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Find the top rated birding trails in Payette, whether you're looking for an easy short birding trail or a long birding trail, you'll find what you're looking for. Click on a birding trail below to find trail descriptions, trail maps, photos, and reviews.
|Trail Image||Trail Name||States||Length||Surface||Rating|
The Boise River Greenbelt follows its namesake river among towering trees, connecting downtown Boise with neighborhoods and the business district. Leading out of the city both north-west and...
|ID||46.1 mi||Asphalt, Crushed Stone||
The Indian Creek Greenbelt is an asphalt path along Indian Creek that links several of Kuna's recreational amenities, including a skate park, BMX racetrack and baseball fields. The trail is...
|ID||0.6 mi||Asphalt, Concrete||
The Stoddard Pathway is a 2-mile trail on the eastern side of Nampa, Idaho. The trail was built on a former rail corridor—hence its alternative name, Rails to Trails—that was converted to an...
The Weiser River National Recreation Trail is a feast of desert canyons, evergreen forests and alpine meadows, following the former right-of-way of a Union Pacific Railroad line between Tamarack and...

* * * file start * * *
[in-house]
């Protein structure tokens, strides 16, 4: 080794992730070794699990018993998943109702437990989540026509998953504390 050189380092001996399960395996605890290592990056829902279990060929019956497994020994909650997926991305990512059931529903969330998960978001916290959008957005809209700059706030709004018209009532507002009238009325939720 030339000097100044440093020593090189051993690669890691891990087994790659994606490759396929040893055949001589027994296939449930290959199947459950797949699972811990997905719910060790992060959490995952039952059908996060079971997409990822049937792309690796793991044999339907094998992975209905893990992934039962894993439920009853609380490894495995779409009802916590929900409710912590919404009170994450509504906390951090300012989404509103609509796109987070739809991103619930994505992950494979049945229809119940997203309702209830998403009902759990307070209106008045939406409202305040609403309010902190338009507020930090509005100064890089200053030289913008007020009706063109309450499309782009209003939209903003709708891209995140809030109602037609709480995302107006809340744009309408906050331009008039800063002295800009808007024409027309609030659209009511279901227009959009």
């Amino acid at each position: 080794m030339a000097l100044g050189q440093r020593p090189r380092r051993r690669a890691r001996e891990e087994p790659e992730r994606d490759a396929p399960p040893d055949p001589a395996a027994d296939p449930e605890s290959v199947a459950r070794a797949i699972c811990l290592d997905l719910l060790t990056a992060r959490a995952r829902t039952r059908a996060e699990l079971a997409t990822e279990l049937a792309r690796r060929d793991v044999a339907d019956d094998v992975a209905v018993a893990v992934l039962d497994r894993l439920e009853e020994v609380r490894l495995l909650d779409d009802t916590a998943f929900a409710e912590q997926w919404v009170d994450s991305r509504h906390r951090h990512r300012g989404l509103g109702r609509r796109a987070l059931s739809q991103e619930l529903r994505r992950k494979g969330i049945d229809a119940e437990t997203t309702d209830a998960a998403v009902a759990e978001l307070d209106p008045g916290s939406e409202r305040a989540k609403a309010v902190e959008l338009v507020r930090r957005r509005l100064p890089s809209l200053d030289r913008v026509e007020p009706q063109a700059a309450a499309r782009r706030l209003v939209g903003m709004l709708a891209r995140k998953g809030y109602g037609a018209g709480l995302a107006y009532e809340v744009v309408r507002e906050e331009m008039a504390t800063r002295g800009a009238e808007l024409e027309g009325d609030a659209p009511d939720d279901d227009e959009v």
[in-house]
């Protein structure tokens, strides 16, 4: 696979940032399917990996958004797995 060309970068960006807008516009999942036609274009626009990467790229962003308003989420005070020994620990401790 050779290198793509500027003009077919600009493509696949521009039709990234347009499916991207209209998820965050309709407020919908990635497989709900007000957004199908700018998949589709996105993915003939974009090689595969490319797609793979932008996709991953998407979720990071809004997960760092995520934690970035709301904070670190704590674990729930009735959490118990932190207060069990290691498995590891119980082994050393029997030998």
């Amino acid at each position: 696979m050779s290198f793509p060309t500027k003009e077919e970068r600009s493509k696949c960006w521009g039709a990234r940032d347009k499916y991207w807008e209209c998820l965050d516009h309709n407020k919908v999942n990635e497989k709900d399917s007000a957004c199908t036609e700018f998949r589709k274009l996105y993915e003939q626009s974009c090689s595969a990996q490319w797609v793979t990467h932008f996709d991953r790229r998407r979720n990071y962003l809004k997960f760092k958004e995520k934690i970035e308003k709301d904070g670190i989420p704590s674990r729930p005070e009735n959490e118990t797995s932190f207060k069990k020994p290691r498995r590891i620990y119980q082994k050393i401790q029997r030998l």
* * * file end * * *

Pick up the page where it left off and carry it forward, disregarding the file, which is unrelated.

|ID||84 mi||Asphalt, Ballast, Gravel||
This is an incredible ride. The mostly paved path runs on both sides of the river in town with lots of stopping points. You’ll also find many parks offering great picnic stops, restrooms and bike tools. Plenty of entry points at the parks lining the river. Crowded in the summertime. Head east towards Lucky Peak Dam and it will thin out.
Today in 2020 the various cities along the trail have made numerous improvements, added a number of parks and replace the bridges and trail segment damage in the flooding of 3 years ago. Today you can ride paved trail from Eagle Idaho all the way to Lucky Peak Dam to the east. The replacement of the bridge to Plantation Island is wonderful. And while the section in Garden City continue to have some rough areas, on the whole Garden City has done the most to improve the trail in their city. The replacement of the Plantation Islsnd bridge and pavement on the island is great. The new widening and resurfacing of the section from Plantation Island behind the former Le Bois horse track in nothing short of spectacular.